Holy ground, common ground: Perspectives of Christian clergy on their mental health role
AuthorSmith, Peter Joseph
AdvisorBelcher, John R.
MetadataShow full item record
AbstractPersons experiencing emotional problems, including serious mental illness, often turn to clergy as their first choice for help. Past studies show that pastors reported feeling inadequately trained to deal with the types of problems they encountered. In spite of this, pastors referred infrequently to secular mental health professionals (MHPs). This qualitative field study explored-the perspectives of clergy on their mental health role and developed "grounded theory" that addresses the clergy understanding of their role. Data were collected through ten field observations, and twenty-seven semi-structured interviews with nine informants (n = 9) from a range of Christian churches (Non affiliated Evangelical, Denominationally affiliated Evangelical, and Mainline) throughout central Maryland. The constant comparative method was used as categories and themes were identified from the data, and collapsed into working hypotheses at each of three rounds of data collection. Grounded theory was developed from the final working hypotheses. Analysis revealed that pastors' mental health activities were related to their role definition, which was in turn shaped by their religious beliefs, experience of God, experience in ministry, and expectations of help seekers. Similarities were found among all pastors regarding types of problems seen, value and limits of their role, the desire to help, and the role of trust in selecting a referral resource. Evangelical pastors differed from Mainline pastors in the use of religious language and symbols, preference for type of referral resource, and familiarity with secular MHPs. Charismatic pastors differed from other Evangelicals by the degree to which they saw mental health in religious terms, sought to import mental health technology, and had limited ties to the mental health system. These findings are significant for professional social work in the following areas. Diversity training in social work education should include a treatment of religious belief systems and their language and symbols. Direct micro practice would be enhanced by building trust with local pastors, and expanding the social work role from referral terminus to providing consultation and support for the pastor's role. On the level of macro practice, mental health outreach and education for local pastors would magnify the benefits of social work training and expertise.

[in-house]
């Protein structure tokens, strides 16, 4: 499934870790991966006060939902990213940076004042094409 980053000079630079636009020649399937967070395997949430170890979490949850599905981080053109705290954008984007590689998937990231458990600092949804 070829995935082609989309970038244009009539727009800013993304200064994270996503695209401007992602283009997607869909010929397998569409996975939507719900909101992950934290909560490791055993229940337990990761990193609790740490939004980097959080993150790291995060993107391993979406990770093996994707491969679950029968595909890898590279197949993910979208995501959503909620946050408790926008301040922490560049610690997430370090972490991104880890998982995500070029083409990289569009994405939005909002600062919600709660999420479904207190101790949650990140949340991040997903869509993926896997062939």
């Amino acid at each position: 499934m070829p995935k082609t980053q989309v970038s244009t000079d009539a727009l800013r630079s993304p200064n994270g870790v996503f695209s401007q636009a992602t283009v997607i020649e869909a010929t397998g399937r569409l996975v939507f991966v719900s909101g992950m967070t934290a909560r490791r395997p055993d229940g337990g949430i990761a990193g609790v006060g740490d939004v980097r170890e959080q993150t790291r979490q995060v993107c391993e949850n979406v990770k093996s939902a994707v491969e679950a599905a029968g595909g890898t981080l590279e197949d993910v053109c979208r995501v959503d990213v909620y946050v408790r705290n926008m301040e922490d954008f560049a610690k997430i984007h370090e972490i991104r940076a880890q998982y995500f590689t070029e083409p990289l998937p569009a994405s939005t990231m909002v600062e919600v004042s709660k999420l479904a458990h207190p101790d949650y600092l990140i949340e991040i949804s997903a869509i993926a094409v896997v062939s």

DescriptionUniversity of Maryland, Baltimore. Social Work. Ph.D. 1999
Health Sciences, Mental Health
Education, Guidance and Counseling